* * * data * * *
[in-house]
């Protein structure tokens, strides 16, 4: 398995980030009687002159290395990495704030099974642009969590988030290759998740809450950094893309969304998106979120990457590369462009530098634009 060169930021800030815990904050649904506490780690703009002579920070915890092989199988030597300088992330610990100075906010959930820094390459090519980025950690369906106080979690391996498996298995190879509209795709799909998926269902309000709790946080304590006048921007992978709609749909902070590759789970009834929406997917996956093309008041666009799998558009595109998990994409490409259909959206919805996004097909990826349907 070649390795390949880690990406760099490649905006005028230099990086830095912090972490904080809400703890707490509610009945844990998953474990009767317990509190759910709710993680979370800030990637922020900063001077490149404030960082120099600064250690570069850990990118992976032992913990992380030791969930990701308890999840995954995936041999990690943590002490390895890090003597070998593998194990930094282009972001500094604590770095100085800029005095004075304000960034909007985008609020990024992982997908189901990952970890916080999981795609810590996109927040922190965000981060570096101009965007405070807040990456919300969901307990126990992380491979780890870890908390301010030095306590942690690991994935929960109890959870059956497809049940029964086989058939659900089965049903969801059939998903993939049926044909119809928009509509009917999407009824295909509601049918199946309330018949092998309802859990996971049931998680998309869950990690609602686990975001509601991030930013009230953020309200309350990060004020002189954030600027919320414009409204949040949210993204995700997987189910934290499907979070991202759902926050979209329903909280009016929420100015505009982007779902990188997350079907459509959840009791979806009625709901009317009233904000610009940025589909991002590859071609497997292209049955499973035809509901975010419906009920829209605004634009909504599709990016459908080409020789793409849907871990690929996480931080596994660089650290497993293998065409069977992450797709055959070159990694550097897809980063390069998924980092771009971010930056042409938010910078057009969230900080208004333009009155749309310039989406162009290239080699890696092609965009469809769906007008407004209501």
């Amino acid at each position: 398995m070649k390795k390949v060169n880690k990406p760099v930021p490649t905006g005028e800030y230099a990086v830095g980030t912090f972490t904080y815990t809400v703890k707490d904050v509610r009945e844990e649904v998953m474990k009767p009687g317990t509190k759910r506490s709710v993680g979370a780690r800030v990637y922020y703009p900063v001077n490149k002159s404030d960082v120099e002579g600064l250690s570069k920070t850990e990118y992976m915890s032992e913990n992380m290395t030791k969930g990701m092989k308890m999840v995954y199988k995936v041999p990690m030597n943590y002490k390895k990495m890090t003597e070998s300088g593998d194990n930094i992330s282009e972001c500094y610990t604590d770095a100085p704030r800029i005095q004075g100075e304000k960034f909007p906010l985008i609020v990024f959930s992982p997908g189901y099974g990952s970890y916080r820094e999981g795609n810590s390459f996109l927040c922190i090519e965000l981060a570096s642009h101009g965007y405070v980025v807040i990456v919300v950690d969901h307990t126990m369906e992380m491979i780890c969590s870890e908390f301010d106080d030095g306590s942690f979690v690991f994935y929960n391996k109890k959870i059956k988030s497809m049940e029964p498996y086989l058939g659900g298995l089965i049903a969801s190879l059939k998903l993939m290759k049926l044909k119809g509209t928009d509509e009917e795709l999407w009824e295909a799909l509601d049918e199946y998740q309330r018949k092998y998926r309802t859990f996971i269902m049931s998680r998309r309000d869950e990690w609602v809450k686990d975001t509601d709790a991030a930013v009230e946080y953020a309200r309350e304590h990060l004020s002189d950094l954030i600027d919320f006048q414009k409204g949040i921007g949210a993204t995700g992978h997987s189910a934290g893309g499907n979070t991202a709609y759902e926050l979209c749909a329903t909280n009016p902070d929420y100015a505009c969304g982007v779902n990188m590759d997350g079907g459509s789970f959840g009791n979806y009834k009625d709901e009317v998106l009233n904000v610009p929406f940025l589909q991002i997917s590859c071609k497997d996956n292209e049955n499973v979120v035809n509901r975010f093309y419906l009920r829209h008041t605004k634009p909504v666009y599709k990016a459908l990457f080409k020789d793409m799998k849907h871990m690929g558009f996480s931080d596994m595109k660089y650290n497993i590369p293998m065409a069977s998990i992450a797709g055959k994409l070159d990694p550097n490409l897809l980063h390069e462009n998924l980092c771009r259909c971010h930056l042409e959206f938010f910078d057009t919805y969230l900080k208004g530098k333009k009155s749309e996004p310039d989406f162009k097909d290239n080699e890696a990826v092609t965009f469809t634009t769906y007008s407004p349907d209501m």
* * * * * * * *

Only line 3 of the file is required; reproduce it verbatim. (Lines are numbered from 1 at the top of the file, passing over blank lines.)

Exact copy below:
């Amino acid at each position: 398995m070649k390795k390949v060169n880690k990406p760099v930021p490649t905006g005028e800030y230099a990086v830095g980030t912090f972490t904080y815990t809400v703890k707490d904050v509610r009945e844990e649904v998953m474990k009767p009687g317990t509190k759910r506490s709710v993680g979370a780690r800030v990637y922020y703009p900063v001077n490149k002159s404030d960082v120099e002579g600064l250690s570069k920070t850990e990118y992976m915890s032992e913990n992380m290395t030791k969930g990701m092989k308890m999840v995954y199988k995936v041999p990690m030597n943590y002490k390895k990495m890090t003597e070998s300088g593998d194990n930094i992330s282009e972001c500094y610990t604590d770095a100085p704030r800029i005095q004075g100075e304000k960034f909007p906010l985008i609020v990024f959930s992982p997908g189901y099974g990952s970890y916080r820094e999981g795609n810590s390459f996109l927040c922190i090519e965000l981060a570096s642009h101009g965007y405070v980025v807040i990456v919300v950690d969901h307990t126990m369906e992380m491979i780890c969590s870890e908390f301010d106080d030095g306590s942690f979690v690991f994935y929960n391996k109890k959870i059956k988030s497809m049940e029964p498996y086989l058939g659900g298995l089965i049903a969801s190879l059939k998903l993939m290759k049926l044909k119809g509209t928009d509509e009917e795709l999407w009824e295909a799909l509601d049918e199946y998740q309330r018949k092998y998926r309802t859990f996971i269902m049931s998680r998309r309000d869950e990690w609602v809450k686990d975001t509601d709790a991030a930013v009230e946080y953020a309200r309350e304590h990060l004020s002189d950094l954030i600027d919320f006048q414009k409204g949040i921007g949210a993204t995700g992978h997987s189910a934290g893309g499907n979070t991202a709609y759902e926050l979209c749909a329903t909280n009016p902070d929420y100015a505009c969304g982007v779902n990188m590759d997350g079907g459509s789970f959840g009791n979806y009834k009625d709901e009317v998106l009233n904000v610009p929406f940025l589909q991002i997917s590859c071609k497997d996956n292209e049955n499973v979120v035809n509901r975010f093309y419906l009920r829209h008041t605004k634009p909504v666009y599709k990016a459908l990457f080409k020789d793409m799998k849907h871990m690929g558009f996480s931080d596994m595109k660089y650290n497993i590369p293998m065409a069977s998990i992450a797709g055959k994409l070159d990694p550097n490409l897809l980063h390069e462009n998924l980092c771009r259909c971010h930056l042409e959206f938010f910078d057009t919805y969230l900080k208004g530098k333009k009155s749309e996004p310039d989406f162009k097909d290239n080699e890696a990826v092609t965009f469809t634009t769906y007008s407004p349907d209501m």